Evolution in population dynamics
In their study of predator–prey cycles, investigators have assumed that they do not need to worry about evolution. The discovery of population cycles driven by evolutionary factors will change that view.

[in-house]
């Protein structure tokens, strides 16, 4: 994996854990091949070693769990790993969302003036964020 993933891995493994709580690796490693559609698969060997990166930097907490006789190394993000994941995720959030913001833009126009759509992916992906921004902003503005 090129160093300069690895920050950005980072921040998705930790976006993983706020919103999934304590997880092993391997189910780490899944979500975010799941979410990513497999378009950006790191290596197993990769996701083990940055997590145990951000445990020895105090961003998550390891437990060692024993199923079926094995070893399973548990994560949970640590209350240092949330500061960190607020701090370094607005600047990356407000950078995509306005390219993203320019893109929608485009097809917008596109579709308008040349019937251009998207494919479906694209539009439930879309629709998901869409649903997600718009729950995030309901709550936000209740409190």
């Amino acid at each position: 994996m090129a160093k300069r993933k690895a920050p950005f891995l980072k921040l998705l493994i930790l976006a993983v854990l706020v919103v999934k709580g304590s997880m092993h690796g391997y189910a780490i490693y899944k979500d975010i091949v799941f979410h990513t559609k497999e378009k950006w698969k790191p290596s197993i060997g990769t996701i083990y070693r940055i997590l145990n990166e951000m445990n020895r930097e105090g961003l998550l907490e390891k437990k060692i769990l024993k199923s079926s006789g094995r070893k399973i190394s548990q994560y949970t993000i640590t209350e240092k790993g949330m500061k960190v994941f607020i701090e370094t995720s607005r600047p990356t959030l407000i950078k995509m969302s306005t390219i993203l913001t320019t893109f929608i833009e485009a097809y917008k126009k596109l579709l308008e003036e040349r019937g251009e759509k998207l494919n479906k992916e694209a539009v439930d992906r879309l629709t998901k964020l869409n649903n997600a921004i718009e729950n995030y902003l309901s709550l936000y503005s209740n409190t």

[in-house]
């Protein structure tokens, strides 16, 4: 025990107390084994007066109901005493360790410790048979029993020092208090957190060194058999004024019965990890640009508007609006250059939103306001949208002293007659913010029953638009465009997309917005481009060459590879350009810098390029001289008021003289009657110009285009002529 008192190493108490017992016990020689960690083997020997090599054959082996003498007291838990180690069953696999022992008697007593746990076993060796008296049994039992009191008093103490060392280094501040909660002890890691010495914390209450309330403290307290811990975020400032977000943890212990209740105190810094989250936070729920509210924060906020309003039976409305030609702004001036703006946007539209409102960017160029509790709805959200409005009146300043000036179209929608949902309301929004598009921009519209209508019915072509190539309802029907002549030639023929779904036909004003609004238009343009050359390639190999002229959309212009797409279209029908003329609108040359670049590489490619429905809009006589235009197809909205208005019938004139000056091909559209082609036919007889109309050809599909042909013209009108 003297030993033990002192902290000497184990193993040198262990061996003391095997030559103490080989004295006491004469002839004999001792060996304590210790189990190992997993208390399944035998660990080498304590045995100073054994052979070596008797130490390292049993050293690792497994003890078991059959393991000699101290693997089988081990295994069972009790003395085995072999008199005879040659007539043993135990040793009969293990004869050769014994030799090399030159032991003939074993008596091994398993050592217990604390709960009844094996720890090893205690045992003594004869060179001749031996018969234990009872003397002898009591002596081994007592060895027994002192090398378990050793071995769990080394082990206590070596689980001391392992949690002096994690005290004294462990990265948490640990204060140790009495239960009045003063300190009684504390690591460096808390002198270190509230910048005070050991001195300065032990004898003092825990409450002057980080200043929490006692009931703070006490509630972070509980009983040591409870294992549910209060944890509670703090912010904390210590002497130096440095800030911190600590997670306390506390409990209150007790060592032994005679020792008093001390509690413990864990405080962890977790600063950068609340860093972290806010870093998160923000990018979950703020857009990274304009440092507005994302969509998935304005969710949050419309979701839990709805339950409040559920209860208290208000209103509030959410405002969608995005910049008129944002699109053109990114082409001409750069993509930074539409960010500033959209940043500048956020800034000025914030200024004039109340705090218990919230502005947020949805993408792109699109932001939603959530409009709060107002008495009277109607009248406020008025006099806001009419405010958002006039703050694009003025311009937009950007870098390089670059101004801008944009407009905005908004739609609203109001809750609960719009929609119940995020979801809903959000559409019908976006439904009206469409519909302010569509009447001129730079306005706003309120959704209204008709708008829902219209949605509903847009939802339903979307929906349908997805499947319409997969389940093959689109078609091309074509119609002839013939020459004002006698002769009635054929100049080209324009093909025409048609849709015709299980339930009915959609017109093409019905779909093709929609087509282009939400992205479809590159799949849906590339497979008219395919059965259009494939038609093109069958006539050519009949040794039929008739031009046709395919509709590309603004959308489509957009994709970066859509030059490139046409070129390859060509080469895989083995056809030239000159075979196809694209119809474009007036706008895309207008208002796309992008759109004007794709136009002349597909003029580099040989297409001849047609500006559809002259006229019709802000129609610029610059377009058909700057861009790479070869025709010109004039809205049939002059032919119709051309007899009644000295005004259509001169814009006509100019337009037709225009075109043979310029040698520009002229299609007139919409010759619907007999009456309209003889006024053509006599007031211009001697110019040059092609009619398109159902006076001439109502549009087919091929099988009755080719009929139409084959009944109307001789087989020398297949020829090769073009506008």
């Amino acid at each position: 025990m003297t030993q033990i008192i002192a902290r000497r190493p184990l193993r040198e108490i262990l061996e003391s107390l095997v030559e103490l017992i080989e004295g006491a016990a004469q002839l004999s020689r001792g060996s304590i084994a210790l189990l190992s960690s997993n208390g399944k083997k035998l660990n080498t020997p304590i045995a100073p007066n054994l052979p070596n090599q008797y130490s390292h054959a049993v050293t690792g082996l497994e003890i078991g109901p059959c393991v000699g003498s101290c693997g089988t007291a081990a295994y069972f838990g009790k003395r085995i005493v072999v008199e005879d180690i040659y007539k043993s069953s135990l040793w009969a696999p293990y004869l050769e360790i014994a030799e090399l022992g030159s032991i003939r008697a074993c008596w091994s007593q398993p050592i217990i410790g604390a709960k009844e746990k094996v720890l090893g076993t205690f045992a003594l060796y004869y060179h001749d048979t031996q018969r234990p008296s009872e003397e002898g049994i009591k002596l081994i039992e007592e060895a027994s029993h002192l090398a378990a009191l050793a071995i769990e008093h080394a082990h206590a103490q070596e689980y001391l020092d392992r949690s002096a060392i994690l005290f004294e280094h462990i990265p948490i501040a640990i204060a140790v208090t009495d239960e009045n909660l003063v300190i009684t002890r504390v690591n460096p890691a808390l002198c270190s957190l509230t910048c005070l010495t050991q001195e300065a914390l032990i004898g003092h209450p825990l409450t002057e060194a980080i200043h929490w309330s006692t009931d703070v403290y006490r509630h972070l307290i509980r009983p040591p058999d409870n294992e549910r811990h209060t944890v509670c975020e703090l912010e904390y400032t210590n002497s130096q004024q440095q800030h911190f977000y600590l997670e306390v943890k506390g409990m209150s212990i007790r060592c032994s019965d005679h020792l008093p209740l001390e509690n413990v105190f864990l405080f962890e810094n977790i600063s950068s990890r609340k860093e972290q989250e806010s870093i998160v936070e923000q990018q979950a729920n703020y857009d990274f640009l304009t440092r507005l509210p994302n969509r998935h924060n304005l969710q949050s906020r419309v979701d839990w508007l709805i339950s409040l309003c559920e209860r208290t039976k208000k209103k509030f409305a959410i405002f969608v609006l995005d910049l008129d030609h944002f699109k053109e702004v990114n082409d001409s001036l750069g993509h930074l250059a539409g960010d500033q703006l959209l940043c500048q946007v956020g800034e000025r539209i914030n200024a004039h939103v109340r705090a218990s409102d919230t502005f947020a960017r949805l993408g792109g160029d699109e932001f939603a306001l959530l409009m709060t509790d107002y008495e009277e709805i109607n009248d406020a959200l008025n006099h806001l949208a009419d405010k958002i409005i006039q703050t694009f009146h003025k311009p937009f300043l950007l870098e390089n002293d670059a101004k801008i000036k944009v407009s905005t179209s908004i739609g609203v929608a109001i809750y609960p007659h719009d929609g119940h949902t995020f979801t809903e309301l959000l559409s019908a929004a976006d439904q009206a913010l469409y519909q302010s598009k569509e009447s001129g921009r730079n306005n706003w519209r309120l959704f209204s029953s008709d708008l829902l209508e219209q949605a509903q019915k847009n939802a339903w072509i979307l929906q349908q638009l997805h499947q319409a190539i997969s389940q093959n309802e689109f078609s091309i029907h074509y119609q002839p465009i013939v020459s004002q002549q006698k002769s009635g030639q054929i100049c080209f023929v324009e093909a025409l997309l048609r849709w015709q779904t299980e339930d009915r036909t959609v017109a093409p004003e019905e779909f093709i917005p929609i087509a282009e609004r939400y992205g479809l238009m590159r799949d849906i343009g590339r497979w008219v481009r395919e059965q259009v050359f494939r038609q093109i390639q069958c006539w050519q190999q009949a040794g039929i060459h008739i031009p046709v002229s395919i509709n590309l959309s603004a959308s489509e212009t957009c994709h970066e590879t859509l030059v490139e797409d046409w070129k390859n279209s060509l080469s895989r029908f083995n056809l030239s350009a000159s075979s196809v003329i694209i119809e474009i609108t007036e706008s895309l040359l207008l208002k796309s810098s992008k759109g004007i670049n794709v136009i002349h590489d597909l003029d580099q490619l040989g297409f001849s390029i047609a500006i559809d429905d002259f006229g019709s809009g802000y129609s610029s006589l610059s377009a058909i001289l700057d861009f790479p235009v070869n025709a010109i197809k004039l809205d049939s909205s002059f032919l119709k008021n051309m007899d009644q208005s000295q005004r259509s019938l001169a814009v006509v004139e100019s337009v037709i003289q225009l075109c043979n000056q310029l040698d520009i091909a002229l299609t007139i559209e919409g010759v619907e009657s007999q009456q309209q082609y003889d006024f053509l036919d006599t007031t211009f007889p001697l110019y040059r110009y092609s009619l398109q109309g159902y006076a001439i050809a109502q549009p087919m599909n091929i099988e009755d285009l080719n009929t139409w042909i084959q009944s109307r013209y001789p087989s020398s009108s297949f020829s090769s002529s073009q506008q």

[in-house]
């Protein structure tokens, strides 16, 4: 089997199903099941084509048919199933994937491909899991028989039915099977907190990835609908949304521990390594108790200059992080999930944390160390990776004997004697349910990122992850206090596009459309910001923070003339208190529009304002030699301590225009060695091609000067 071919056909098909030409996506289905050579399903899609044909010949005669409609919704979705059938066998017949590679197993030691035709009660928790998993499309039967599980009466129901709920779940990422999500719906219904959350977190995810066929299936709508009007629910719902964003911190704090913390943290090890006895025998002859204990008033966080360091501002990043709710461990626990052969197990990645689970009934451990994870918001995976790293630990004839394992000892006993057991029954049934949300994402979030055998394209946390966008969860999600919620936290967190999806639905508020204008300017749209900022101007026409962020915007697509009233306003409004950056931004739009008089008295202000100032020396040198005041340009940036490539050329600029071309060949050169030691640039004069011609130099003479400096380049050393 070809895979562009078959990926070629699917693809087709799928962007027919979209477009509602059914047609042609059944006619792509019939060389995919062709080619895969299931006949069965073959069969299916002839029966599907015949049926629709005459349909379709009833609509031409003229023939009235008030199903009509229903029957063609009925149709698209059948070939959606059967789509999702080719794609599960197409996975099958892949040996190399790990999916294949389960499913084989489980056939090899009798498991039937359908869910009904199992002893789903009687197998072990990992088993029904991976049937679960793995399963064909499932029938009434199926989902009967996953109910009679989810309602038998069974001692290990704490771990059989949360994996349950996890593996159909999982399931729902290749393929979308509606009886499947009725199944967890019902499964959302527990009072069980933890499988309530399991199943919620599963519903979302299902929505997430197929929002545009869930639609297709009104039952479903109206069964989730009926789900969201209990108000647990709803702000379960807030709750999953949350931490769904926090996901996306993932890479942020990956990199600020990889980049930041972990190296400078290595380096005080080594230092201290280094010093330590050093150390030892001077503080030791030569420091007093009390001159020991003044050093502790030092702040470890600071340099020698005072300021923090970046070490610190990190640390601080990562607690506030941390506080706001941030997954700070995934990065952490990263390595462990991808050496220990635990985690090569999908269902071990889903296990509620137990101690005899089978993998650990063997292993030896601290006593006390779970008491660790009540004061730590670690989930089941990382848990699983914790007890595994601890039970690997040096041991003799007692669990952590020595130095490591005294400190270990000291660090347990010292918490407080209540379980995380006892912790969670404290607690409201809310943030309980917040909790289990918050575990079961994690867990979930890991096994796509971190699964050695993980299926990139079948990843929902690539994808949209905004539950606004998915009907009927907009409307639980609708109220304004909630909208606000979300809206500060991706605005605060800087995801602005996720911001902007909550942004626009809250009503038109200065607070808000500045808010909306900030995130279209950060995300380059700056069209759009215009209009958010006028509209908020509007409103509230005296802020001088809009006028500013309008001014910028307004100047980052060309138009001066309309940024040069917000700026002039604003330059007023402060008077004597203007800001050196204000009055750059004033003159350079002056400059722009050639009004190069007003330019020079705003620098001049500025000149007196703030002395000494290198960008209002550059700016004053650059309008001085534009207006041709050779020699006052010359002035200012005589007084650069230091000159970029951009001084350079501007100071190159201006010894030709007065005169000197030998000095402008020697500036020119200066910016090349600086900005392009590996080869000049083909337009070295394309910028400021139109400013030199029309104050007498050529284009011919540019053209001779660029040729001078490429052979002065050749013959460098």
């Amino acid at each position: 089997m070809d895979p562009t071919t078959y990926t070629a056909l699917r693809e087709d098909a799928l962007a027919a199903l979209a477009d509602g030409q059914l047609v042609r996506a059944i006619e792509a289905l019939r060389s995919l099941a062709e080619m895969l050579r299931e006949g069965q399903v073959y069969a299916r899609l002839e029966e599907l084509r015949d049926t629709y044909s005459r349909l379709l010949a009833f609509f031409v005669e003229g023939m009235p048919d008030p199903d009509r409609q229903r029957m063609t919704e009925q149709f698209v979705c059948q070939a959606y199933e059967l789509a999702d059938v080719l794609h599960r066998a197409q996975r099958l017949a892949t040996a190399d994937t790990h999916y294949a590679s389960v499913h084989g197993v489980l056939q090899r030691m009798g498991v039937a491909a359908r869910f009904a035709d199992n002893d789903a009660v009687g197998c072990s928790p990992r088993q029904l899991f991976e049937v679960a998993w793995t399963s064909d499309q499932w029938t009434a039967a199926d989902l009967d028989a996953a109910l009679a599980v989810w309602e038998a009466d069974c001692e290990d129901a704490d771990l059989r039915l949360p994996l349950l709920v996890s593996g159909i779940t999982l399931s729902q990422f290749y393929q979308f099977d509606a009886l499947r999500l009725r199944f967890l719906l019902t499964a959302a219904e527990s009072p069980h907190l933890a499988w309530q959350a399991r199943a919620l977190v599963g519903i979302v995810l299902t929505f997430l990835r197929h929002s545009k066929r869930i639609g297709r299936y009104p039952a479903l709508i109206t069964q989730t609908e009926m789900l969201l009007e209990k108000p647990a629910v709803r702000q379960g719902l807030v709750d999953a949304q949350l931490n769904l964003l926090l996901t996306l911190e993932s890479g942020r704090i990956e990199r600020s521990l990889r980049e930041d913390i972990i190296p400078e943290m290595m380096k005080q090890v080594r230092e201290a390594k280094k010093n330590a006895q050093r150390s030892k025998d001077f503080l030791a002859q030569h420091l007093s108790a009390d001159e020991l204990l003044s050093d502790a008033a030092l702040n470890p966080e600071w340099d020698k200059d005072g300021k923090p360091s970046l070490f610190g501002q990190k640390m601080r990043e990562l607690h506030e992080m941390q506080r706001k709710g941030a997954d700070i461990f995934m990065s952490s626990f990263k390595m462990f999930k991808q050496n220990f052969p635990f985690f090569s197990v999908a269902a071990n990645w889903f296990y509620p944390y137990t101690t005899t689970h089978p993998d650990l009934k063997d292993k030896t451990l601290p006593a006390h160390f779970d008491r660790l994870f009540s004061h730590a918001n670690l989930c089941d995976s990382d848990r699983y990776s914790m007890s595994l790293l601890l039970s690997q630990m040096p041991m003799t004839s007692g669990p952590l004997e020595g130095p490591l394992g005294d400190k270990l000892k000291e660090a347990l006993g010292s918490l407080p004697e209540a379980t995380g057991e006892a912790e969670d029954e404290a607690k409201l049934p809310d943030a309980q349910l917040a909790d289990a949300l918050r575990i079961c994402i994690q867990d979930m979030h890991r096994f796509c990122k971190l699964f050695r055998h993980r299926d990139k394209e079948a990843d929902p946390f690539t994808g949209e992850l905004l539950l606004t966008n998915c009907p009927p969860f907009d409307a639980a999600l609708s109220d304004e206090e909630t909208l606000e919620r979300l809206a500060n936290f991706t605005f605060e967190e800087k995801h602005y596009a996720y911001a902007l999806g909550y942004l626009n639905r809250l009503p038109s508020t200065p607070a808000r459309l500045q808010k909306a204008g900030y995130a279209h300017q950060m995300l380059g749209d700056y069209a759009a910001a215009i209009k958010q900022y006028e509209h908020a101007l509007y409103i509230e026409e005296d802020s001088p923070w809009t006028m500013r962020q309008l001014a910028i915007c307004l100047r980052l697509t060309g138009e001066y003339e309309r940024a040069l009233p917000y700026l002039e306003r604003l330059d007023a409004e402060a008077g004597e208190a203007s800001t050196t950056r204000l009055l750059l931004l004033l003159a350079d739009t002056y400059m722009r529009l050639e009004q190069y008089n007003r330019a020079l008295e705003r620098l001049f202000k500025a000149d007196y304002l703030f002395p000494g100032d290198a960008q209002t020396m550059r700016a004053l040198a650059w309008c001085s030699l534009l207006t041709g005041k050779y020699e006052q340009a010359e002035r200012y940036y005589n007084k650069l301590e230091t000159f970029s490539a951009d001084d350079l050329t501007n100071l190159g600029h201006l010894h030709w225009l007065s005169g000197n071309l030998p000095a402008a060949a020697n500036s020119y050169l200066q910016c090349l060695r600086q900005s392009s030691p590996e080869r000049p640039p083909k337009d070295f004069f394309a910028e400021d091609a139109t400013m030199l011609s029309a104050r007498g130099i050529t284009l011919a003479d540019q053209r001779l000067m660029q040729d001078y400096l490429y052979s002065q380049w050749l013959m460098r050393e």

Ecologists studying population dynamics prefer not to bother with the possibility of evolutionary change affecting their study organisms. This is sensible, because understanding the results of interactions between, for example, populations of predators and prey is already a complicated task. Making the assumption that evolutionary processes are too slow on ecological scales greatly eases the task of modelling the commonly observed population oscillations. But an elegant study by Yoshida et al.1 (page 303 of this issue) decisively demonstrates that this simplification might no longer be tenable.